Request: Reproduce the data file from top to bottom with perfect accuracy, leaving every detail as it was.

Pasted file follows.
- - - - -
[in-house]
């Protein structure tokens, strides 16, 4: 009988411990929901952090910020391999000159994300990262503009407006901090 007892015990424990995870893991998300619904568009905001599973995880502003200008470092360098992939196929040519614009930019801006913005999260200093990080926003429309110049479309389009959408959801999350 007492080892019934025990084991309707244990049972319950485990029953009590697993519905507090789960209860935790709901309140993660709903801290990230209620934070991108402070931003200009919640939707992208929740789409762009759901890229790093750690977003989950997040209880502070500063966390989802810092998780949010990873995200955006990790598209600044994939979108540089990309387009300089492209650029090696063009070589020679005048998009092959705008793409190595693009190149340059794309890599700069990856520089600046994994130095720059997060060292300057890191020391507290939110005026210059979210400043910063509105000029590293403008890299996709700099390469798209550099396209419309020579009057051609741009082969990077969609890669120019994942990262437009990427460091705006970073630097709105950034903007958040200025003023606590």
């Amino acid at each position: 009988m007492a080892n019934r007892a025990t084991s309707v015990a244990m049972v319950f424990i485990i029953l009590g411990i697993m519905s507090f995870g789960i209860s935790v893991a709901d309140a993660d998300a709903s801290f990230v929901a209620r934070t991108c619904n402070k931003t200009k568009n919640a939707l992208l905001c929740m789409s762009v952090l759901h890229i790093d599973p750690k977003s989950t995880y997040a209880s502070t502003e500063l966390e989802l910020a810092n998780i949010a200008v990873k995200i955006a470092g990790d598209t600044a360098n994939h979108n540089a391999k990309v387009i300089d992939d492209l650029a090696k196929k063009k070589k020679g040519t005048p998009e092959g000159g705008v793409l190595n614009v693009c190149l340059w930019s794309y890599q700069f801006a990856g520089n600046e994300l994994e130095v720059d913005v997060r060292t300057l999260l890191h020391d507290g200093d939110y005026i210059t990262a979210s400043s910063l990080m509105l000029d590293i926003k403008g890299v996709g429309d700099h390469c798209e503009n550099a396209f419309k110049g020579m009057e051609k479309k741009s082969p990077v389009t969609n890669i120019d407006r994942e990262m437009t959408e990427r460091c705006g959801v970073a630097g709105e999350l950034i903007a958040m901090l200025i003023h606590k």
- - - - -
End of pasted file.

[in-house]
């Protein structure tokens, strides 16, 4: 009988411990929901952090910020391999000159994300990262503009407006901090 007892015990424990995870893991998300619904568009905001599973995880502003200008470092360098992939196929040519614009930019801006913005999260200093990080926003429309110049479309389009959408959801999350 007492080892019934025990084991309707244990049972319950485990029953009590697993519905507090789960209860935790709901309140993660709903801290990230209620934070991108402070931003200009919640939707992208929740789409762009759901890229790093750690977003989950997040209880502070500063966390989802810092998780949010990873995200955006990790598209600044994939979108540089990309387009300089492209650029090696063009070589020679005048998009092959705008793409190595693009190149340059794309890599700069990856520089600046994994130095720059997060060292300057890191020391507290939110005026210059979210400043910063509105000029590293403008890299996709700099390469798209550099396209419309020579009057051609741009082969990077969609890669120019994942990262437009990427460091705006970073630097709105950034903007958040200025003023606590």
């Amino acid at each position: 009988m007492a080892n019934r007892a025990t084991s309707v015990a244990m049972v319950f424990i485990i029953l009590g411990i697993m519905s507090f995870g789960i209860s935790v893991a709901d309140a993660d998300a709903s801290f990230v929901a209620r934070t991108c619904n402070k931003t200009k568009n919640a939707l992208l905001c929740m789409s762009v952090l759901h890229i790093d599973p750690k977003s989950t995880y997040a209880s502070t502003e500063l966390e989802l910020a810092n998780i949010a200008v990873k995200i955006a470092g990790d598209t600044a360098n994939h979108n540089a391999k990309v387009i300089d992939d492209l650029a090696k196929k063009k070589k020679g040519t005048p998009e092959g000159g705008v793409l190595n614009v693009c190149l340059w930019s794309y890599q700069f801006a990856g520089n600046e994300l994994e130095v720059d913005v997060r060292t300057l999260l890191h020391d507290g200093d939110y005026i210059t990262a979210s400043s910063l990080m509105l000029d590293i926003k403008g890299v996709g429309d700099h390469c798209e503009n550099a396209f419309k110049g020579m009057e051609k479309k741009s082969p990077v389009t969609n890669i120019d407006r994942e990262m437009t959408e990427r460091c705006g959801v970073a630097g709105e999350l950034i903007a958040m901090l200025i003023h606590k």